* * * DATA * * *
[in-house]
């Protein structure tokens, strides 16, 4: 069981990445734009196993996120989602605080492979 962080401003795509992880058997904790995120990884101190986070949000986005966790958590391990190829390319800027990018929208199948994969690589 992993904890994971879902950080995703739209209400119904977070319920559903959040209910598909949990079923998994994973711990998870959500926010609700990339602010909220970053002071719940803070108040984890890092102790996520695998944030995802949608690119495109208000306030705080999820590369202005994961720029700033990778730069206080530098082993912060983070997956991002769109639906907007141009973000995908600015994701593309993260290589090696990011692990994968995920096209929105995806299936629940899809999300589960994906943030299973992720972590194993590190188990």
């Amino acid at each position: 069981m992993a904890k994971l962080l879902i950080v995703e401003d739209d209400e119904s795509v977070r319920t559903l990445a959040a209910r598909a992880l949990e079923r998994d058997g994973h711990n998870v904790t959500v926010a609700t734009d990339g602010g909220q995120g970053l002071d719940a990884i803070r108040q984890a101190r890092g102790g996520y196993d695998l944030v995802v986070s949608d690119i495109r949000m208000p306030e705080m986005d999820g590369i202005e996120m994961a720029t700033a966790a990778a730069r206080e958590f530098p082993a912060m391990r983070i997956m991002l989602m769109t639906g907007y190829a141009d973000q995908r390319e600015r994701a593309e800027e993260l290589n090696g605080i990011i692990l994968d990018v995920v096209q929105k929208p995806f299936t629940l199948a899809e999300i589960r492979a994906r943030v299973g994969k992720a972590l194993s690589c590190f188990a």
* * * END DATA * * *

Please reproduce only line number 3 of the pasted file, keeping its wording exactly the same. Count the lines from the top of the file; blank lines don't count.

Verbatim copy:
């Amino acid at each position: 069981m992993a904890k994971l962080l879902i950080v995703e401003d739209d209400e119904s795509v977070r319920t559903l990445a959040a209910r598909a992880l949990e079923r998994d058997g994973h711990n998870v904790t959500v926010a609700t734009d990339g602010g909220q995120g970053l002071d719940a990884i803070r108040q984890a101190r890092g102790g996520y196993d695998l944030v995802v986070s949608d690119i495109r949000m208000p306030e705080m986005d999820g590369i202005e996120m994961a720029t700033a966790a990778a730069r206080e958590f530098p082993a912060m391990r983070i997956m991002l989602m769109t639906g907007y190829a141009d973000q995908r390319e600015r994701a593309e800027e993260l290589n090696g605080i990011i692990l994968d990018v995920v096209q929105k929208p995806f299936t629940l199948a899809e999300i589960r492979a994906r943030v299973g994969k992720a972590l194993s690589c590190f188990a």